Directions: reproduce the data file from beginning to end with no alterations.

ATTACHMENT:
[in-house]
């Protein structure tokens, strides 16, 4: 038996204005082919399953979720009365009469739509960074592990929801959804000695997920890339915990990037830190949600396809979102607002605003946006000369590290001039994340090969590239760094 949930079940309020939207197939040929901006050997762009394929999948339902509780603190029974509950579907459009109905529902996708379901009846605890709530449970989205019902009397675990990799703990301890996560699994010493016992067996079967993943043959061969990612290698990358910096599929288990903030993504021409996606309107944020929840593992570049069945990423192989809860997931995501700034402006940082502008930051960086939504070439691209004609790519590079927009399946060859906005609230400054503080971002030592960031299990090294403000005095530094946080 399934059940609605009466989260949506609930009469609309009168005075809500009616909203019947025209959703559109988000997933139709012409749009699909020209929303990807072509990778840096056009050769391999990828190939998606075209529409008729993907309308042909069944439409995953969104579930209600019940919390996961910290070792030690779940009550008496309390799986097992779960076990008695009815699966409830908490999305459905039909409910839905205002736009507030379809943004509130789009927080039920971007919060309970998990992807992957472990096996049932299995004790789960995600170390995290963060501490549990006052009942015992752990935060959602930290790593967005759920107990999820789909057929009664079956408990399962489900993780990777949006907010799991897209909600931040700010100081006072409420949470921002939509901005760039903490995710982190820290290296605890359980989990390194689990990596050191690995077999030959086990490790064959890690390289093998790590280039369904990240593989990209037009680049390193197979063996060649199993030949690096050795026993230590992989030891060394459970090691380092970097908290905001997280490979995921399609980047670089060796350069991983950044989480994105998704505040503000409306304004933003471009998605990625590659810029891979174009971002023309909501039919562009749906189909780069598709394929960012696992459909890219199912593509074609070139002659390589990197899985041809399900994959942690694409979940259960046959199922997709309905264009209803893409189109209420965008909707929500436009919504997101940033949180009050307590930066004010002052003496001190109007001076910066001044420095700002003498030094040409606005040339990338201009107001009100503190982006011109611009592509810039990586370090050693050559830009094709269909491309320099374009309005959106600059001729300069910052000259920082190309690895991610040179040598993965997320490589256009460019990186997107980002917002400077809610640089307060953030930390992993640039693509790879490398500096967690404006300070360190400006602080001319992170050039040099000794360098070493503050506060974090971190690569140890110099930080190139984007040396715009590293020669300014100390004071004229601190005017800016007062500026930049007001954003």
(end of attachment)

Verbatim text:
[in-house]
């Protein structure tokens, strides 16, 4: 038996204005082919399953979720009365009469739509960074592990929801959804000695997920890339915990990037830190949600396809979102607002605003946006000369590290001039994340090969590239760094 949930079940309020939207197939040929901006050997762009394929999948339902509780603190029974509950579907459009109905529902996708379901009846605890709530449970989205019902009397675990990799703990301890996560699994010493016992067996079967993943043959061969990612290698990358910096599929288990903030993504021409996606309107944020929840593992570049069945990423192989809860997931995501700034402006940082502008930051960086939504070439691209004609790519590079927009399946060859906005609230400054503080971002030592960031299990090294403000005095530094946080 399934059940609605009466989260949506609930009469609309009168005075809500009616909203019947025209959703559109988000997933139709012409749009699909020209929303990807072509990778840096056009050769391999990828190939998606075209529409008729993907309308042909069944439409995953969104579930209600019940919390996961910290070792030690779940009550008496309390799986097992779960076990008695009815699966409830908490999305459905039909409910839905205002736009507030379809943004509130789009927080039920971007919060309970998990992807992957472990096996049932299995004790789960995600170390995290963060501490549990006052009942015992752990935060959602930290790593967005759920107990999820789909057929009664079956408990399962489900993780990777949006907010799991897209909600931040700010100081006072409420949470921002939509901005760039903490995710982190820290290296605890359980989990390194689990990596050191690995077999030959086990490790064959890690390289093998790590280039369904990240593989990209037009680049390193197979063996060649199993030949690096050795026993230590992989030891060394459970090691380092970097908290905001997280490979995921399609980047670089060796350069991983950044989480994105998704505040503000409306304004933003471009998605990625590659810029891979174009971002023309909501039919562009749906189909780069598709394929960012696992459909890219199912593509074609070139002659390589990197899985041809399900994959942690694409979940259960046959199922997709309905264009209803893409189109209420965008909707929500436009919504997101940033949180009050307590930066004010002052003496001190109007001076910066001044420095700002003498030094040409606005040339990338201009107001009100503190982006011109611009592509810039990586370090050693050559830009094709269909491309320099374009309005959106600059001729300069910052000259920082190309690895991610040179040598993965997320490589256009460019990186997107980002917002400077809610640089307060953030930390992993640039693509790879490398500096967690404006300070360190400006602080001319992170050039040099000794360098070493503050506060974090971190690569140890110099930080190139984007040396715009590293020669300014100390004071004229601190005017800016007062500026930049007001954003």